Announcing Stack Overflow Documentation

We started with Q&A. Technical documentation is next, and we need your help.

Whether you're a beginner or an experienced developer, you can contribute.

Sign up and start helping → Learn more about Documentation →

I'm doing a piece of jQuery code that will change the attributes within hundreds of HTML elements.

Can jQuery be relied upon entirely to perform such tasks?

Is there a chance that jQuery code would leave my page inconsistent?

EG. By not quite completing the task that I expect it to.

share|improve this question
Great question. – Control Freak Jun 12 '12 at 7:33
@ZeeTee, why specifically? Because the question concerns if jQuery will repeat something forever? or will it stop after a set # of itterations? :P – Jakub Jun 12 '12 at 7:34
@Coulton, why don't you test this concern on hundreds of elements, and tell us if it breaks... – Jakub Jun 12 '12 at 7:35
@Jakub: I didn't read the description, just the title. – Control Freak Jun 12 '12 at 7:37
@jakub I have tried it on my elements and I know that it works as I use it, but I wonder if there are instances where this may not be the case. And yes, my question is specific to a number of elements, not unlimited elements repeating forever. – Luke Jun 12 '12 at 10:50
up vote 5 down vote accepted

In my sole opinion, I would trust jQuery even in mission critical applications. It's quite stable and never failed me in massive web applications.

You only need to be really careful when you update, as if you are using 3rd Party plugins, they might be not stable or fully compatible with fresh jQuery releases.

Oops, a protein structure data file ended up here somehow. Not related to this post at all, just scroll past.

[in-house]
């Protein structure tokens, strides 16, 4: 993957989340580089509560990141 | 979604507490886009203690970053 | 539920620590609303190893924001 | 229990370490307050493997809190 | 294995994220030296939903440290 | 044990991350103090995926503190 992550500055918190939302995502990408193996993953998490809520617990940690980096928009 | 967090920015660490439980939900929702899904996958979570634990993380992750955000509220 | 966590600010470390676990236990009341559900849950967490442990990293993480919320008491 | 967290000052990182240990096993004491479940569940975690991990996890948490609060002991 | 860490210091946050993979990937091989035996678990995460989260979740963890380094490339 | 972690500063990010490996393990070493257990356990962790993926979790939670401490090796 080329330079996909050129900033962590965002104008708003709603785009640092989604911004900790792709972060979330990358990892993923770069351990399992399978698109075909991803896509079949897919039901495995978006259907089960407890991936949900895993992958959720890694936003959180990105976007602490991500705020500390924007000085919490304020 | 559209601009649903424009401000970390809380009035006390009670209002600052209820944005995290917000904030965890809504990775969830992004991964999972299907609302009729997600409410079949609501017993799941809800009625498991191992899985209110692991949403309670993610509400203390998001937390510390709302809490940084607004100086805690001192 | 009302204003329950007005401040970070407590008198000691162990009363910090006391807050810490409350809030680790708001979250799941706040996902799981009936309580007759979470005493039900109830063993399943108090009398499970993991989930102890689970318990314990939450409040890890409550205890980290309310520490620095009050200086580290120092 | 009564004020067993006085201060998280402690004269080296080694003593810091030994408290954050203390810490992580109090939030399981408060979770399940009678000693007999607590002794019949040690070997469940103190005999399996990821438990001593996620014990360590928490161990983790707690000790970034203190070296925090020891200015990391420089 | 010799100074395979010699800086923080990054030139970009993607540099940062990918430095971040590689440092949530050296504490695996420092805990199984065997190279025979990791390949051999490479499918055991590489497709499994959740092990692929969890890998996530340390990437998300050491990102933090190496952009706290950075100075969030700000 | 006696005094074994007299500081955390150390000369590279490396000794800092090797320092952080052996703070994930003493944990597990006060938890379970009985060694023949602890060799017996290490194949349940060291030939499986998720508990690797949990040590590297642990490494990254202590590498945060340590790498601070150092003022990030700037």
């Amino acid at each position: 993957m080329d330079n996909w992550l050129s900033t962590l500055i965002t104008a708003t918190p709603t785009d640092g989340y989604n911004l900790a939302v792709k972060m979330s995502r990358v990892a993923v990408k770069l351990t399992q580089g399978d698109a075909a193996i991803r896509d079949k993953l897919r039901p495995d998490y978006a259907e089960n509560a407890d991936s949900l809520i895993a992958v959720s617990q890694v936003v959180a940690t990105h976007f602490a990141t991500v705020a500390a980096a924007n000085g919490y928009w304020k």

share|improve this answer
+1 on updating, goes without saying for ANY library/framework, even something as simple as CSS frameworks. – Jakub Jun 12 '12 at 16:11
yeap so true Jakub! have a great day! – Oliver M Grech Jun 25 '12 at 18:01

Yes, it will perform the complete task. However, it might get a bit slow since you are talking about hundreds of elements. This might cause the browser to go into some kind of safe mode (telling the user a script is running slow and such).

Therefore, you might want to test how far you can go with it or use a different approach. Maybe some timeout construction where you do it piece by piece.

share|improve this answer
internet explorer especially is prone to the above craziness – atmd Jun 12 '12 at 7:39
Here is a link for "timeout construction", poor man's multithreading: sitepoint.com/multi-threading-javascript – chiborg Jan 2 '13 at 15:37

It'll probably complete the task and would trust jQuery to a very high degree. In the end, the performance is also a question of browser speed and selector speed. Always check if you use the right selectors.

share|improve this answer

Your Answer


By posting your answer, you agree to the privacy policy and terms of service.

Not the answer you're looking for? Browse other questions tagged or ask your own question.